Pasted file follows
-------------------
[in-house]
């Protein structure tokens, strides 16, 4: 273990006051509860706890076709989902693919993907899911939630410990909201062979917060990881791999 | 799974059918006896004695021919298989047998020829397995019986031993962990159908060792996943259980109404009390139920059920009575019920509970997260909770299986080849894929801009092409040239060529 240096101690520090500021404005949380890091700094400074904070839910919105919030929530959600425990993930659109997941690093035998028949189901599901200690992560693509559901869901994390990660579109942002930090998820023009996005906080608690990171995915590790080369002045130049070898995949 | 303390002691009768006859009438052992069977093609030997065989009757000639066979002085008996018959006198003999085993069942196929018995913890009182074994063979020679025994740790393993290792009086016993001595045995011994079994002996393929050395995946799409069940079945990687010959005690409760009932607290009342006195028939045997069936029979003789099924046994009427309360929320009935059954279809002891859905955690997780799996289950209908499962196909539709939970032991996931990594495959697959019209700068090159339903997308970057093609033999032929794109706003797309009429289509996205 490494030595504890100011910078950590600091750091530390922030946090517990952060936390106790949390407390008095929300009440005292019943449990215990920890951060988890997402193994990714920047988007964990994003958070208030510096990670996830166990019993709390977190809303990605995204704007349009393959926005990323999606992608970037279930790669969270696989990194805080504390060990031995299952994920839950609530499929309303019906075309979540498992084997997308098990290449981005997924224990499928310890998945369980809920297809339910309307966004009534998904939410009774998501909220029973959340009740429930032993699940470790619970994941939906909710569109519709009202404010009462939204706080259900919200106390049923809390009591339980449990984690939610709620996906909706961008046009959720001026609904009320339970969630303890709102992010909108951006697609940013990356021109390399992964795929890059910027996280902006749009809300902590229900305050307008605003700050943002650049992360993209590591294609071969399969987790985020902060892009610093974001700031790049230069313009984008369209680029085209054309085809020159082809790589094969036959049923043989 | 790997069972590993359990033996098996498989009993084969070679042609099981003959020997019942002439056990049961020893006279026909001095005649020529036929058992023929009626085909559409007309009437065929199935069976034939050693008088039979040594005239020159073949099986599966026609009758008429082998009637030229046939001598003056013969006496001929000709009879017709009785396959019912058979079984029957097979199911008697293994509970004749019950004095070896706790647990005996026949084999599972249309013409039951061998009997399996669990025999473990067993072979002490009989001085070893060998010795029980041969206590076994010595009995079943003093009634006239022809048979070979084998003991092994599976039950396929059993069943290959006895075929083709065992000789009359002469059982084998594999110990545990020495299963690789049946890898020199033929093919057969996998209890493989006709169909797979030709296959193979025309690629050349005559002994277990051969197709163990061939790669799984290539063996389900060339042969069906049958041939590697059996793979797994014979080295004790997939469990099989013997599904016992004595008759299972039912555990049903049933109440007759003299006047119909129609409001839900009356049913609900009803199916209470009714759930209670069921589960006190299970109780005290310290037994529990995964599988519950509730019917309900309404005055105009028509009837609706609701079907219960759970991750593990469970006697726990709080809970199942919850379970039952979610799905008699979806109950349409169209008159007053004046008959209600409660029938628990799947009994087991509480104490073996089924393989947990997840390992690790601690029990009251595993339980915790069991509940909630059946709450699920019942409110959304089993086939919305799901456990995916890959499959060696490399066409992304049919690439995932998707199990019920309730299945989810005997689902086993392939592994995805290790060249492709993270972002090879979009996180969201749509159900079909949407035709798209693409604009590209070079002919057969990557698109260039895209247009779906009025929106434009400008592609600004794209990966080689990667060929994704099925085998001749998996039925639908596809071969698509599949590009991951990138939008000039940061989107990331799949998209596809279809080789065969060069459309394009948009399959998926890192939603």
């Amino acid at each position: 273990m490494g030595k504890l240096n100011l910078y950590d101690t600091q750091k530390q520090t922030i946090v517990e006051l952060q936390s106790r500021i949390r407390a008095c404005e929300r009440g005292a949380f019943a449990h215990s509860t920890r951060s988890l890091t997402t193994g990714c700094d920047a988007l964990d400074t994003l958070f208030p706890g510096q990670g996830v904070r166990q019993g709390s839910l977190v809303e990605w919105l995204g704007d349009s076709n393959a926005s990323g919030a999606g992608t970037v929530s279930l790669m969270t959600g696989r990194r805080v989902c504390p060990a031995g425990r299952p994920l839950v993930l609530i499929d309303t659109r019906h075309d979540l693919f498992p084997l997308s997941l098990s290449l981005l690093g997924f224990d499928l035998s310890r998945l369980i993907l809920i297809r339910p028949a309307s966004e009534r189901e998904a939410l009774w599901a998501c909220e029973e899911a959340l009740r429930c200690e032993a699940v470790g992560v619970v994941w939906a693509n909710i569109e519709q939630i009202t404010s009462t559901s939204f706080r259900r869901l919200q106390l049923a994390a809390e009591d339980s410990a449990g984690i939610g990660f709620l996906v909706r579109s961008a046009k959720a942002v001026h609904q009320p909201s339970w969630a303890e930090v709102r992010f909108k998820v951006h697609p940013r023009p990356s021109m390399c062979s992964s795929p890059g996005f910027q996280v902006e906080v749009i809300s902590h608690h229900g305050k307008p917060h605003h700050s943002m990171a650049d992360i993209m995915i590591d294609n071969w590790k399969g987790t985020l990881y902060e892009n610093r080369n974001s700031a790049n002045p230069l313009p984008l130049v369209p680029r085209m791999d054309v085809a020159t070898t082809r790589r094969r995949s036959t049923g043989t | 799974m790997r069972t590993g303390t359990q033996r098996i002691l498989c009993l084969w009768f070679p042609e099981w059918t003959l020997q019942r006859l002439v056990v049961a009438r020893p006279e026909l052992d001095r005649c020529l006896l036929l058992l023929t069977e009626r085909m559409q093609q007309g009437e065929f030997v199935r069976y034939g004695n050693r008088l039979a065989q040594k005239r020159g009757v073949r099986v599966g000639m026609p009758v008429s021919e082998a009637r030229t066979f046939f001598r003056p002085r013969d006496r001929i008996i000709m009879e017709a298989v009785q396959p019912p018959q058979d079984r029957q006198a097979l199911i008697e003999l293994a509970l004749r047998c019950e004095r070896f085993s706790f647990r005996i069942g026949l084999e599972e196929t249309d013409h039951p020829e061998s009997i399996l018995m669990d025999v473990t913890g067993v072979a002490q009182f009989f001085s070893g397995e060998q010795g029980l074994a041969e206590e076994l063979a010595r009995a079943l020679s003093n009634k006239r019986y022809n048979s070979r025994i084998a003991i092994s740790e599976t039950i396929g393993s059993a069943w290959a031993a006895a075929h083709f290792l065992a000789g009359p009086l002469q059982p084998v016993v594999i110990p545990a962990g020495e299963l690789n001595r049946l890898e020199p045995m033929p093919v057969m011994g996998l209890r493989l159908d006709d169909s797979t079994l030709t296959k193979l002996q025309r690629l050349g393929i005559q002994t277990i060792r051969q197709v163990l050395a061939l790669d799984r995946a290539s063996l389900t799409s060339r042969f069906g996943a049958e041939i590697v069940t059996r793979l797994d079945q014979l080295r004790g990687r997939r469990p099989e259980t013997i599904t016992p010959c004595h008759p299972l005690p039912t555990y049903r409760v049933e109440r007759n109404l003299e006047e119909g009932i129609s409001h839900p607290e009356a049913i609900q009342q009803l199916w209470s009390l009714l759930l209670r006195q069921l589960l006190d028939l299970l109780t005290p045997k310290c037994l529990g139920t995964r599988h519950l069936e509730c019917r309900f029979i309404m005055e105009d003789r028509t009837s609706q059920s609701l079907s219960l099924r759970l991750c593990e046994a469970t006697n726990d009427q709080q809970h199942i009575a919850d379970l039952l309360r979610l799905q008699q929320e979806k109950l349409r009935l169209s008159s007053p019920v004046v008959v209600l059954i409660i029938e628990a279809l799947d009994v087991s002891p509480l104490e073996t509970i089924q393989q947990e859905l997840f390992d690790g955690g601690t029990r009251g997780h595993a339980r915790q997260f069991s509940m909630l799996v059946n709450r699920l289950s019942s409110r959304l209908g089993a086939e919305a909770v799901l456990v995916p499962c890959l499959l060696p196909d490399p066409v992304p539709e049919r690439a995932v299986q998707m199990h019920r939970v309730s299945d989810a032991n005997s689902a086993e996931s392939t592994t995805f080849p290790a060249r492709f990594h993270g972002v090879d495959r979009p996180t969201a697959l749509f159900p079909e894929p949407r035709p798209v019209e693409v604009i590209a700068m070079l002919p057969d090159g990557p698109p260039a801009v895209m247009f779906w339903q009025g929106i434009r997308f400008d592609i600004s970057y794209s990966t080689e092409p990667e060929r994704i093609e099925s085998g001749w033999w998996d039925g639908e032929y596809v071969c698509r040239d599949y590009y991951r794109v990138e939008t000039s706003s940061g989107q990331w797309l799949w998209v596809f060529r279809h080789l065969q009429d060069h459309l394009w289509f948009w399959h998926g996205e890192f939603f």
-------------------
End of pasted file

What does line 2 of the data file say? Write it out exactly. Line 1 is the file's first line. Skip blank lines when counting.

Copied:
């Protein structure tokens, strides 16, 4: 273990006051509860706890076709989902693919993907899911939630410990909201062979917060990881791999 | 799974059918006896004695021919298989047998020829397995019986031993962990159908060792996943259980109404009390139920059920009575019920509970997260909770299986080849894929801009092409040239060529 240096101690520090500021404005949380890091700094400074904070839910919105919030929530959600425990993930659109997941690093035998028949189901599901200690992560693509559901869901994390990660579109942002930090998820023009996005906080608690990171995915590790080369002045130049070898995949 | 303390002691009768006859009438052992069977093609030997065989009757000639066979002085008996018959006198003999085993069942196929018995913890009182074994063979020679025994740790393993290792009086016993001595045995011994079994002996393929050395995946799409069940079945990687010959005690409760009932607290009342006195028939045997069936029979003789099924046994009427309360929320009935059954279809002891859905955690997780799996289950209908499962196909539709939970032991996931990594495959697959019209700068090159339903997308970057093609033999032929794109706003797309009429289509996205 490494030595504890100011910078950590600091750091530390922030946090517990952060936390106790949390407390008095929300009440005292019943449990215990920890951060988890997402193994990714920047988007964990994003958070208030510096990670996830166990019993709390977190809303990605995204704007349009393959926005990323999606992608970037279930790669969270696989990194805080504390060990031995299952994920839950609530499929309303019906075309979540498992084997997308098990290449981005997924224990499928310890998945369980809920297809339910309307966004009534998904939410009774998501909220029973959340009740429930032993699940470790619970994941939906909710569109519709009202404010009462939204706080259900919200106390049923809390009591339980449990984690939610709620996906909706961008046009959720001026609904009320339970969630303890709102992010909108951006697609940013990356021109390399992964795929890059910027996280902006749009809300902590229900305050307008605003700050943002650049992360993209590591294609071969399969987790985020902060892009610093974001700031790049230069313009984008369209680029085209054309085809020159082809790589094969036959049923043989 | 790997069972590993359990033996098996498989009993084969070679042609099981003959020997019942002439056990049961020893006279026909001095005649020529036929058992023929009626085909559409007309009437065929199935069976034939050693008088039979040594005239020159073949099986599966026609009758008429082998009637030229046939001598003056013969006496001929000709009879017709009785396959019912058979079984029957097979199911008697293994509970004749019950004095070896706790647990005996026949084999599972249309013409039951061998009997399996669990025999473990067993072979002490009989001085070893060998010795029980041969206590076994010595009995079943003093009634006239022809048979070979084998003991092994599976039950396929059993069943290959006895075929083709065992000789009359002469059982084998594999110990545990020495299963690789049946890898020199033929093919057969996998209890493989006709169909797979030709296959193979025309690629050349005559002994277990051969197709163990061939790669799984290539063996389900060339042969069906049958041939590697059996793979797994014979080295004790997939469990099989013997599904016992004595008759299972039912555990049903049933109440007759003299006047119909129609409001839900009356049913609900009803199916209470009714759930209670069921589960006190299970109780005290310290037994529990995964599988519950509730019917309900309404005055105009028509009837609706609701079907219960759970991750593990469970006697726990709080809970199942919850379970039952979610799905008699979806109950349409169209008159007053004046008959209600409660029938628990799947009994087991509480104490073996089924393989947990997840390992690790601690029990009251595993339980915790069991509940909630059946709450699920019942409110959304089993086939919305799901456990995916890959499959060696490399066409992304049919690439995932998707199990019920309730299945989810005997689902086993392939592994995805290790060249492709993270972002090879979009996180969201749509159900079909949407035709798209693409604009590209070079002919057969990557698109260039895209247009779906009025929106434009400008592609600004794209990966080689990667060929994704099925085998001749998996039925639908596809071969698509599949590009991951990138939008000039940061989107990331799949998209596809279809080789065969060069459309394009948009399959998926890192939603």